Women in Energy: Marzia Zafar about what the energy sector needs


For more than twenty years, Marzia Zafar (Head of Strategy and Policy at Kaluza) has worked to create and implement policies and strategies that have helped shape the industries that are moving the world forward.

From the Southern California Gas Company to the World Energy Council and from there to Kaluza, Zafar seems to have a holistic view regarding what makes the energy sector tick. And with a strong attitude towards the environment, equality issues and the role of the consumer, she might be just what the sector needs.

By Areti Ntaradimou

“Afghan born, California raised, UK based,” you write in your LinkedIn profile. I cannot help but wonder which one of those 3 worlds influenced you most?

I think each has influenced me in a different way. I would say that my move from Afghanistan to America gave me new opportunities and freedom of expression that I would not have had otherwise. Then more recently, my move from the US to London has given me humility and an appreciation for the rest of the world.

How did you get involved in the power sector and was there ever a time when you got so frustrated that you regretted your decision?

I don’t regret for one day my stumble into the energy industry. During my Senior Year in college I attended a career fair where Southern California Gas Company had a booth. I learned about energy from a company with a strong social agenda, and it was big enough for me to move around and learn about the energy industry from different perspectives. In short, SoCalGas gave me the platform to discover my true passion for local policy building. I think policy and the government’s role in providing a safety net is the crucial first step for any market solution. I feel lucky to have found this work and am never letting it go.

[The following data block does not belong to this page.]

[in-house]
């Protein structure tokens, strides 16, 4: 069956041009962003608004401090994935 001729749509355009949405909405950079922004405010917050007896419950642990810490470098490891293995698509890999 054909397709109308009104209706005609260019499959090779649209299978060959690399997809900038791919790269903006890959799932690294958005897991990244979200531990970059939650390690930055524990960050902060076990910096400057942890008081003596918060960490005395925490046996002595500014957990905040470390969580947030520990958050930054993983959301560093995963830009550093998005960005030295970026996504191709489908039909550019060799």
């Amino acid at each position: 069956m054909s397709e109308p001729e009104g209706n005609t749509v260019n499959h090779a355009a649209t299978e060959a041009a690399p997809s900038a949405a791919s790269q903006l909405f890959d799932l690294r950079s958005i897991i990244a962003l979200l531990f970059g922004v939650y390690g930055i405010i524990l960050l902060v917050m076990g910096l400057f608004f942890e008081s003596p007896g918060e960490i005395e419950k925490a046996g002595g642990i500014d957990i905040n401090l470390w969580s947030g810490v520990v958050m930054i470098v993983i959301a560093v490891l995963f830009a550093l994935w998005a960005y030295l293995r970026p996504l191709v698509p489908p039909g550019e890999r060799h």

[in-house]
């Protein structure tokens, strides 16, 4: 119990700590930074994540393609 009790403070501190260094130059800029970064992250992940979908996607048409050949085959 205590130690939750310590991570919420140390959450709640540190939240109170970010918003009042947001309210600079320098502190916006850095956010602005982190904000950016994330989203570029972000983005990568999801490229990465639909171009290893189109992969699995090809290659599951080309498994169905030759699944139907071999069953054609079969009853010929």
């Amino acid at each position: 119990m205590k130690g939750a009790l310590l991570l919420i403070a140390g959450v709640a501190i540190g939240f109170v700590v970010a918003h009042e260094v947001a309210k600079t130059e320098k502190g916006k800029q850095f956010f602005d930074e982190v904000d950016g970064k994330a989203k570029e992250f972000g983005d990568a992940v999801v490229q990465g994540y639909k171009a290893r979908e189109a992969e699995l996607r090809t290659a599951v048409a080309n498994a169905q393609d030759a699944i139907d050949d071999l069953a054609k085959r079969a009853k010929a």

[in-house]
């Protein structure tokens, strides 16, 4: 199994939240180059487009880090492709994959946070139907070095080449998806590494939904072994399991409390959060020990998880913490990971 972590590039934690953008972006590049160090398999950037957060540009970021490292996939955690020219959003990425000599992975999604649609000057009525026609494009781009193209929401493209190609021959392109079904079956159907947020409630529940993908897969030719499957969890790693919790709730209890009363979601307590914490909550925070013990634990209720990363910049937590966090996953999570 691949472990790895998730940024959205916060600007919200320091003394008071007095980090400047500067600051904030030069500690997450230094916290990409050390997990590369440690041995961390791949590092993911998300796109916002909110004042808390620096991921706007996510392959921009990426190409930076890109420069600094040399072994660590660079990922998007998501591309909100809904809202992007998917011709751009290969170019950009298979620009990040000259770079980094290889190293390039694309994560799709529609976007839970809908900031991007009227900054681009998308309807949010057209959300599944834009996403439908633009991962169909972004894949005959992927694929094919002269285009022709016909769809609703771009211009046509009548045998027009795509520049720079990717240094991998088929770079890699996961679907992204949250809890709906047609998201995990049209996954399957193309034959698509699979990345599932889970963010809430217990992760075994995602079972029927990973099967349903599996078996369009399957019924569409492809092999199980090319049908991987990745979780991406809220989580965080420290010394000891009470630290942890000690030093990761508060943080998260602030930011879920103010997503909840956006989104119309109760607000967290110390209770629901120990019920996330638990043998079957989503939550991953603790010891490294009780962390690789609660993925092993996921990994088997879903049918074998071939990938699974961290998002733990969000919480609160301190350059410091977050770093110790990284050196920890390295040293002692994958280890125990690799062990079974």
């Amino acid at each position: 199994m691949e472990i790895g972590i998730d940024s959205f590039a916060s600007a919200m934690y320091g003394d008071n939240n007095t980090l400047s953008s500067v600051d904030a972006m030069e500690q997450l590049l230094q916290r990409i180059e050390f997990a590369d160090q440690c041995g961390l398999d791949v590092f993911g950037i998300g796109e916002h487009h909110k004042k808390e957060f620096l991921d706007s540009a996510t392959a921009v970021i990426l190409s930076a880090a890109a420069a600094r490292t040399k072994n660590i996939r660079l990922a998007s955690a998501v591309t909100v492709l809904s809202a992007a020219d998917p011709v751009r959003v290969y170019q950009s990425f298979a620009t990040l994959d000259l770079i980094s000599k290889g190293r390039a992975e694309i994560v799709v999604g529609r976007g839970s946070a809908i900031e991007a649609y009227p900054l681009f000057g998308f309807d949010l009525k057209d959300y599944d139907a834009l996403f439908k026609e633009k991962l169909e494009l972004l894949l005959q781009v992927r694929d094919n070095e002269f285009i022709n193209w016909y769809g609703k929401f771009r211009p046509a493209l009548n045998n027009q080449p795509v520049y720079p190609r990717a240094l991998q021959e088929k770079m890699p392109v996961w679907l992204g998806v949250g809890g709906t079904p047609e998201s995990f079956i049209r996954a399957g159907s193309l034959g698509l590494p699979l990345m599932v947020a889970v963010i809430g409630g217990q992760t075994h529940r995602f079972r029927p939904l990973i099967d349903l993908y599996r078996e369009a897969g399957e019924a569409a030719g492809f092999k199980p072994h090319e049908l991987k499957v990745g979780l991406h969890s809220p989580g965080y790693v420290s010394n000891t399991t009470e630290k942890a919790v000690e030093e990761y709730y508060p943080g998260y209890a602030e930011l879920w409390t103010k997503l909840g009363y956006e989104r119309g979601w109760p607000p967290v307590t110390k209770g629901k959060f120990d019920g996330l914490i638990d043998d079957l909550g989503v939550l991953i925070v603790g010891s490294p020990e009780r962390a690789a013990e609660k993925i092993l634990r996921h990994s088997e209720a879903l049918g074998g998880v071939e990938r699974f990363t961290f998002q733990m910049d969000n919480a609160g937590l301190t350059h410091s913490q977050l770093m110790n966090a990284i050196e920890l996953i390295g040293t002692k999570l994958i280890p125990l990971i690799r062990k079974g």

There are a lot of voices in the energy sector that say we could do with more diversity in the sector, both as far as gender equality and inclusion of minorities is concerned. Do you agree?

I agree. We live in a period of increasing globalisation and with that comes a need for people from all backgrounds, of all genders, to drive policy and technology solutions – otherwise we will build an energy system for only one section of the population. Existing solutions in the market are still focused on the early adopter minority rather than the broad spectrum of customers that exist, all with different needs and expectations. If we’re going to succeed in the energy transition, we have to bring every customer along with us.

What is making energy a particularly interesting space at the moment is its convergence with other industries including tech and mobility. I think there is a lot of work for energy and energy tech companies to do in ensuring we are hiring more people from minority backgrounds and make technology careers more accessible for more people.

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Has the fact that you are a woman in the energy sector worked to your benefit, against you, or it played no role at all?

Largely, I haven’t felt that my gender has had an impact on my work in the energy sector.

Whether being a woman in this sector has benefited me in any way is difficult to say but I’d like to think that my gender and background allows me to bring something different to the table. More than anything though, I think that my attitude of always wanting to give things a try and my genuine passion for wanting to improve how energy works for society, people and the planet has been the real benefit to my career.